NASA SBIR 2010 Solicitation
FORM B - PROPOSAL SUMMARY
||Detection of Aircraft Anomalies
||Online Sensing Techniques for Detection of Aircraft Electrical System Anomalies
SMALL BUSINESS CONCERN (Firm Name, Mail Address, City/State/Zip, Phone)
Impact Technologies, LLC
200 Canal View Blvd.
Rochester, NY 14623 - 2893
PRINCIPAL INVESTIGATOR/PROJECT MANAGER (Name, E-mail, Mail Address, City/State/Zip, Phone)
75 Fifth Street NW, Ste. 312
Atlanta, GA 30308 - 1037
(404) 526-6188 Extension :1019
Estimated Technology Readiness Level (TRL) at beginning and end of contract:
TECHNICAL ABSTRACT (Limit 2000 characters, approximately 200 words)
As 'fly-by-wire' technologies become more prevalent in the aerospace systems, the need to develop innovative monitoring, diagnostic and fault tolerant techniques for the electrical systems is becoming obvious. Among all the possible electrical system failures, two types of failures are considered the most frequent, and hence most critical: intermittent disconnection in connectors, and capacitance failures. Despite the extreme care in the design and quality control in manufacturing and installation of these connectors in avionics and military equipment, there are increasing number of problems associated with the physical connectivity that ranges from intermittent discontinuities, sparks, and breakages. As for the capacitors, the power systems in modem aircrafts, specifically the ones with DC power supply configurations, rely very heavily on banks of capacitors that act as filters. These capacitors (especially of electrolytic type) present high failure rates - with no effective solution for online monitoring available. The proposed research will study detecting fault initiation, fault-to-failure progression, and online monitoring of the critical problems of intermittent disconnection, and capacitance aging and ultimate failures in aircraft power systems. We propose to develop a non-traditional use of wideband differential current sensor to detect capacitor degradation, as well as intermittent disconnection problems. This program is expected to generate useful, accurate and precise diagnostic information impacting the safety and maintenance of critical aircraft power systems.
POTENTIAL NASA COMMERCIAL APPLICATIONS (Limit 1500 characters, approximately 150 words)
The development of the proposed anomaly and fault detection techniques will directly contribute to NASA's efforts to advance technology in aerospace industry. The proposed technologies are generic in nature and are applicable to future generation aviation platforms, leading to benefits in the form of improved reliability, maintainability, and survivability of safety-critical electrical power and the many applications that rely on the electrical power system. The long-term implications of a successful completion of this program will provide reliability tools for the state-of-the-art technologies in power generation, management, and intelligent control. Several of NASA's NextGen and current activities can take immediate advantage of these technologies. In the short term, the anomaly and degradation detection to be developed in this program can be directly transitioned to ongoing research at the NASA research centers. The adaptable nature of modules presented in this program will allow them to act as design and development tools for a wide variety of NASA applications.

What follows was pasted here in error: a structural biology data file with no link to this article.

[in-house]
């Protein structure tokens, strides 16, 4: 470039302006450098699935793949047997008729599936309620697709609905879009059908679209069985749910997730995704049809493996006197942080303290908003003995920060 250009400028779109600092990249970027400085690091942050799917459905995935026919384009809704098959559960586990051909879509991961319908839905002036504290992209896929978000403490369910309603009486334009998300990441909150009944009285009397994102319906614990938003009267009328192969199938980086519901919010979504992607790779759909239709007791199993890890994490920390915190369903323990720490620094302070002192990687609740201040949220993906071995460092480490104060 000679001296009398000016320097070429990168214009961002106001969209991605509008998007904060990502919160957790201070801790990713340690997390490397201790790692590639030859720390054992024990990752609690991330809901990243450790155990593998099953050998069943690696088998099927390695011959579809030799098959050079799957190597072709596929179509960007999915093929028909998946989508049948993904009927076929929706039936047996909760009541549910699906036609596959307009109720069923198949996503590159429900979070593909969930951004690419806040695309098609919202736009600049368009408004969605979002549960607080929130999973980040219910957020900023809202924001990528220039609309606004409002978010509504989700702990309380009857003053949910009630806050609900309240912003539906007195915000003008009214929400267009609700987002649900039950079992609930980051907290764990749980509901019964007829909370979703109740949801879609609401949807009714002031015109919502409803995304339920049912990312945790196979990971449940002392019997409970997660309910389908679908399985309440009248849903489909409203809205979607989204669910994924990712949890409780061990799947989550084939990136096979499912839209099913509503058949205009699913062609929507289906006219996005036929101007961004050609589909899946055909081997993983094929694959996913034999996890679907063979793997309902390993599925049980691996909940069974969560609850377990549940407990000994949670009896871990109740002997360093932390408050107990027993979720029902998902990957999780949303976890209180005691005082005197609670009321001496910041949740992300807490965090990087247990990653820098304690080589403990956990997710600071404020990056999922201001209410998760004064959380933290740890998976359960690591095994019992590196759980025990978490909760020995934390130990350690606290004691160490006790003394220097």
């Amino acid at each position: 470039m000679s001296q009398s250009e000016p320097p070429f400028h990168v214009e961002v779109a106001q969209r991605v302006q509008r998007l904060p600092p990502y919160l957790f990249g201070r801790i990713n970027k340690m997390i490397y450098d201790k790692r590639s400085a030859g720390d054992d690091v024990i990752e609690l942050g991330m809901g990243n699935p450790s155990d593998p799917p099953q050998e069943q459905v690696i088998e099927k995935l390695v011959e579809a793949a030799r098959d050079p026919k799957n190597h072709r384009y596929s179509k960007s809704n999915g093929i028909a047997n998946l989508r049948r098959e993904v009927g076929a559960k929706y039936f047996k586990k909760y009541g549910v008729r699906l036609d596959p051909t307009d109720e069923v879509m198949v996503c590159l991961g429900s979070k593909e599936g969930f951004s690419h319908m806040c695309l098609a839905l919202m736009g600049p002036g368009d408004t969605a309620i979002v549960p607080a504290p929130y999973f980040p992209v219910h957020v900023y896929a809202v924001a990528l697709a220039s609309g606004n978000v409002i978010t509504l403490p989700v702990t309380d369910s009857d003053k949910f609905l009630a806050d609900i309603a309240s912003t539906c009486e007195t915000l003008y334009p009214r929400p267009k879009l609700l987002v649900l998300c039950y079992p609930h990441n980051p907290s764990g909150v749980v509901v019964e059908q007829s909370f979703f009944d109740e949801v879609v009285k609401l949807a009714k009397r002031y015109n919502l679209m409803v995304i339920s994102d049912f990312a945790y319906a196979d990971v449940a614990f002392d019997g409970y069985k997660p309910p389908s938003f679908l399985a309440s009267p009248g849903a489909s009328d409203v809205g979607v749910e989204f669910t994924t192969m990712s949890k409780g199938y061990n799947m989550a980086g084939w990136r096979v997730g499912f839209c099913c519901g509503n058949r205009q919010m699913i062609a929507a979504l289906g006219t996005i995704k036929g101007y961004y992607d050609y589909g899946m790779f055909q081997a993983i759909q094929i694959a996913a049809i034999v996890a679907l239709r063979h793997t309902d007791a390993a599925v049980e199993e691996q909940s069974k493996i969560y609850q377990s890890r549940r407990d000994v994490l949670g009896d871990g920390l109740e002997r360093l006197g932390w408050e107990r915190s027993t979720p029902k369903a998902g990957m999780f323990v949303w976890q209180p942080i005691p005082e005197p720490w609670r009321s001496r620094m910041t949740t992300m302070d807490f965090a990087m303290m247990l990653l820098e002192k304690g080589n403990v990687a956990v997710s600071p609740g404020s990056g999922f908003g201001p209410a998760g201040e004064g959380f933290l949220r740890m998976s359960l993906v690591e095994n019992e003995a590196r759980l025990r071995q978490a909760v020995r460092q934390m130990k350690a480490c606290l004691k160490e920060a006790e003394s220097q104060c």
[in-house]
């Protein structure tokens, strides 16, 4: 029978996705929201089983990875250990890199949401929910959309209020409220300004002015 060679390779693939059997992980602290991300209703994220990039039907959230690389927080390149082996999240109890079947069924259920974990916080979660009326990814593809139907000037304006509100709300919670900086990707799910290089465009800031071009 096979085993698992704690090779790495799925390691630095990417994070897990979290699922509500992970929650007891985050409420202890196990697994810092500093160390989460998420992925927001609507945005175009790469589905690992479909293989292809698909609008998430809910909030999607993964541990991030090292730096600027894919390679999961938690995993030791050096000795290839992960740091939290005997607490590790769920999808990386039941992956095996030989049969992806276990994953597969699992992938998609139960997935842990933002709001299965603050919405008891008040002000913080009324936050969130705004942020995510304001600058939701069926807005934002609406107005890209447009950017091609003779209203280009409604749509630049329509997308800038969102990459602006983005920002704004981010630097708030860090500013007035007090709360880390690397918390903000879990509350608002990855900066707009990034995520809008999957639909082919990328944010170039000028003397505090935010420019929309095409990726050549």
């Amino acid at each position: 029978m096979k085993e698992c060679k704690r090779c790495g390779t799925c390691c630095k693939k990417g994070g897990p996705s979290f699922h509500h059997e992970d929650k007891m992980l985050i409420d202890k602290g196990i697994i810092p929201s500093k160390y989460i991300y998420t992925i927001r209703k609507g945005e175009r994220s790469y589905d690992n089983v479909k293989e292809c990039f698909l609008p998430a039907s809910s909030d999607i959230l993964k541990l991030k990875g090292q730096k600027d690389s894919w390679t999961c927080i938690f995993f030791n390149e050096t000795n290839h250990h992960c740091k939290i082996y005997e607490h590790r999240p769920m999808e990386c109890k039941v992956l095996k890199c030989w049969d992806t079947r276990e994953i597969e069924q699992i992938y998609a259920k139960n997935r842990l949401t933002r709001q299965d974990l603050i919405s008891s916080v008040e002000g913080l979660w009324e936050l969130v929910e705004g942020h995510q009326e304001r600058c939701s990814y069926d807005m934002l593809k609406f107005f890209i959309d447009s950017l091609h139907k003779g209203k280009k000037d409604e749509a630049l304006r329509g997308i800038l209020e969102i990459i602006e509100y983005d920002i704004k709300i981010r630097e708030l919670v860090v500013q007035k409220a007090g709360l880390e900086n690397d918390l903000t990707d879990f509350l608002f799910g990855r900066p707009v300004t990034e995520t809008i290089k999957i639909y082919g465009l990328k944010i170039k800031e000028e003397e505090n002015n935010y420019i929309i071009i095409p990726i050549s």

POTENTIAL NON-NASA COMMERCIAL APPLICATIONS (Limit 1500 characters, approximately 150 words)
The potential benefits from the successful completion of this program are enormous and will significantly impact the way critical aerospace, power devices, controllers, and other systems are designed, particularly in the power system domains. Examples of key customers that could benefit through use of the developed technologies include: power system manufacturers, commercial airlines, power semiconductor device and drive manufacturers, land and marine propulsion systems, unmanned air vehicles, JSF, future combat systems, industrial actuation systems, and robotic applications. Particularly, the push towards fly-by-wire technology in commercial airlines by manufacturers like Boeing has generated specific requirements on health management performance for which these technologies can provide value by increasing reliability and safety for critical components. Impact has existing contracts with all these potential customers and has an excellent commercialization record. The following NASA and DoD applications present immediate technology transition possibilities for the JSF program, Boeing's 787 Dreamliner, UAV platforms, and ground and sea vehicles.
TECHNOLOGY TAXONOMY MAPPING (NASA's technology taxonomy has been developed by the SBIR-STTR program to disseminate awareness of proposed and awarded R/R&D in the agency. It is a listing of over 100 technologies, sorted into broad categories, of interest to NASA.)
Air Transportation & Safety
Circuits (including ICs; for specific applications, see e.g., Communications, Networking & Signal Transport; Control & Monitoring, Sensors)
Form Generated on 09-03-10 12:12